He is one of our most renowned travelers and explorers. Yet there is controversy about whether he actually went where he says he did. If only he’d taken a selfie stick and set up an Instagram account….
On my book shelves are several of the nicely bound sets of what used to be termed “classics” (i.e., books considered sacrosanct members of the Western Canon) that were all the rage many years ago when the American middle class aspired to be like their betters and give the appearance of being cultured – back when part of being cultured meant being well read, of course. Please do not misconstrue my intent here; owning a handsome set of “classics” is not the same as having read them. Lea and I have bought most of these sets in used book stores and antique shops and found almost all of the volumes in a given set in mint or near mint condition (after all, sitting on bookshelves year after year does cause some slight aging, as does being moved from the prominent bookshelves in the den to the ratty ones in the basement).
Thus it is that I have, as mentioned above, several sets of these “collections of ready made culture” (I have mentioned one popular collection in another essay). The set from which the book that is the subject of this essay, Travels of Marco Polo, The Venetian, is taken is called, interestingly, “The Programmed Classics,” and is published by Doubleday. It’s a handsome book, though the translation by 19th century “Orientalist” William Marsden is, at best, creaky.
So, to Marco Polo’s travels…real or made up….
Before we dive into the controversies that rage (rather pointlessly, ultimately) about the extent of Polo’s travels and the veracity of what he reports, let me say a few things about the work itself.
Polo did not write Travels of Marco Polo, The Venetian. The book itself was written by a “romance” writer of the 13th century, Rustichello da Pisa, who is known to have plagiarized from his own romances for some of the scenes in the work. Rustichello, who worked with Polo while both were in prison in Genoa, Polo having been captured by the Genoese during a war between Venice and Genoa, Rustichello having been captured some years earlier during a war between Pisa and Genoa. Polo evidently was fond of offering up his reminiscences about his Eastern travels and Rustichello saw a potential gold mine in a travel book based upon Polo’s tales. Polo, a merchant, saw money to be made as did Rustichello, a writer.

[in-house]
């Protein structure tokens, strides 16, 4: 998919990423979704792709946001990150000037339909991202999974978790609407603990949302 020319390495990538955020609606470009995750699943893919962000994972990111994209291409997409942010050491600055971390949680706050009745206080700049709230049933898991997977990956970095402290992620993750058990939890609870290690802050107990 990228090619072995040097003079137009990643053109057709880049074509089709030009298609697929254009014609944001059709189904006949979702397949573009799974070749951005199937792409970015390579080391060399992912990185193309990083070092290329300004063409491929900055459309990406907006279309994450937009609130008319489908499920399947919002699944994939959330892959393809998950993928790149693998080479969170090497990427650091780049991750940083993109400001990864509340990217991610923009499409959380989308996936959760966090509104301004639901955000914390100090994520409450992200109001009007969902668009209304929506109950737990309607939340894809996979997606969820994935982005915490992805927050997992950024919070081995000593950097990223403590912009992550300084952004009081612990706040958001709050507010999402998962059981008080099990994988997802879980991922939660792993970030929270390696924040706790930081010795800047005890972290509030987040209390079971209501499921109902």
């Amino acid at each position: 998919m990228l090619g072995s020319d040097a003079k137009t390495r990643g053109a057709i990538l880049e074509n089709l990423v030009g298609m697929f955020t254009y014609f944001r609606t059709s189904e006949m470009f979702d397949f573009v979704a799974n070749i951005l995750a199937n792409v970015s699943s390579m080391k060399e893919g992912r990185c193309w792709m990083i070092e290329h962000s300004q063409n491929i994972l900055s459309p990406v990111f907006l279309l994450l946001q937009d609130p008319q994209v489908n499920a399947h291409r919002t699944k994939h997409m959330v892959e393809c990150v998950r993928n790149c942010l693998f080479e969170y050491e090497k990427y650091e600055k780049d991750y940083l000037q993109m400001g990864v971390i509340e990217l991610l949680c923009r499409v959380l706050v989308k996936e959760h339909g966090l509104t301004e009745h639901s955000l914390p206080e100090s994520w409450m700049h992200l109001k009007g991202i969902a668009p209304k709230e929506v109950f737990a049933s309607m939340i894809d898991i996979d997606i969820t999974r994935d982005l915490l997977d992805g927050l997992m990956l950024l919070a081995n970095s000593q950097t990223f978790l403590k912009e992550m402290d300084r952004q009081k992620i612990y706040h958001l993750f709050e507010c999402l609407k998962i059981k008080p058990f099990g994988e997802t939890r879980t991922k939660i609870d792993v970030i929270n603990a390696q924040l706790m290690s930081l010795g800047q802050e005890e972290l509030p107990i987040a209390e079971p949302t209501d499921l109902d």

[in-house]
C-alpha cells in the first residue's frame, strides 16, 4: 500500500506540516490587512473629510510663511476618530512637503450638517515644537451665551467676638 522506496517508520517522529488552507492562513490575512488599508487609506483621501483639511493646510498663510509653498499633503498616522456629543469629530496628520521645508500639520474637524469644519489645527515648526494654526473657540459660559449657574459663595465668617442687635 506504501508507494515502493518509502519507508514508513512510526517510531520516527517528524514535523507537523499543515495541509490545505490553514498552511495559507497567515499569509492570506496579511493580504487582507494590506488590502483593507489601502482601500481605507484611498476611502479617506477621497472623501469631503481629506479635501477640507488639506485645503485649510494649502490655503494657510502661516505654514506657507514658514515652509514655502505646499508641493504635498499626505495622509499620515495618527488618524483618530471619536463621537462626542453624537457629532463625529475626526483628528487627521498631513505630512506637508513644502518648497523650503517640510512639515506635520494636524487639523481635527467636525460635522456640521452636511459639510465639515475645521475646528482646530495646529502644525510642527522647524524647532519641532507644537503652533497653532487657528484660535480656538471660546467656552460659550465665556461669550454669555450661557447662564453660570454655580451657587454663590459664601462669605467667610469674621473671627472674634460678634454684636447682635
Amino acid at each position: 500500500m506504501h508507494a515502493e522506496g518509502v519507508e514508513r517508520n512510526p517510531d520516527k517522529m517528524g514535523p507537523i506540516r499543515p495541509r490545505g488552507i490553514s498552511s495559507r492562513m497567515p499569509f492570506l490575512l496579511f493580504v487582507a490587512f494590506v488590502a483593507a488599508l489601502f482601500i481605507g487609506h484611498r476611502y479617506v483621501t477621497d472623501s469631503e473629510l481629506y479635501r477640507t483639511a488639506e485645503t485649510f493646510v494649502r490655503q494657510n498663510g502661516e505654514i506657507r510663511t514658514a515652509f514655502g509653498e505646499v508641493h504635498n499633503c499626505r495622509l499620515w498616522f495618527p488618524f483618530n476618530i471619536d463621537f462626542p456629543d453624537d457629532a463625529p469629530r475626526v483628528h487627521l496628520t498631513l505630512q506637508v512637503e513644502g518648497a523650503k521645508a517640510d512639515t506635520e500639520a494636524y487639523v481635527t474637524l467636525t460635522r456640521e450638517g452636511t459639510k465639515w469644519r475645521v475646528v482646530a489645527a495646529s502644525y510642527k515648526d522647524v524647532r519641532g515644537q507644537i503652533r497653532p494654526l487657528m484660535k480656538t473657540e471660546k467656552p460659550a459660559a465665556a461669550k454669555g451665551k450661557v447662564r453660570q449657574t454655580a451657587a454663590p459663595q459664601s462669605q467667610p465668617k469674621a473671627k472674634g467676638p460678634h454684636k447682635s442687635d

The Art of the Deal personified, one has to conclude.
What Polo himself thought of Rustichello’s “embellished” version of the traveler’s reminiscences is not recorded. Polo himself was literate, so one wants to believe he read it. We’re talking about the 13th century, though, so one can’t be certain. But it is known that after his release by the Genoese that Polo returned to Venice, married, had four daughters, and became a wealthy merchant. It seems plausible that he was able to parlay his fame as “author” of Travels of Marco Polo, The Venetian into financial success. Of course, as a world traveler and all round gifted schmoozer he may have been able to use skills (and trade connections) he acquired in Persia, China, India, et al., to his advantage.
We’ll never know. In fact, arguing about what we do/don’t know about Marco Polo and his travels seems to be a cottage industry.
Polo’s account explains that his father, Niccolo Polo, and his uncle, Maffeo Polo, went on a long trading journey while his mother was pregnant with Marco. They traveled first to Persia, then on to Cathay (China) where they (supposedly) met Kublai Khan and (supposedly) returned as his emissaries to the Pope. By long journey I mean long journey: Marco was 15-16 depending upon – surprise! – the argued about date of the Polo brothers’ return to Venice and Niccolo’s first meeting with his son. Either a year (or two years) later (Marco, born in 1254, was 17), in 1571, Marco accompanied his father and uncle on another long trading journey. This journey was even more epic in both geographic scope and time duration. Marco did not return to Venice until 1294.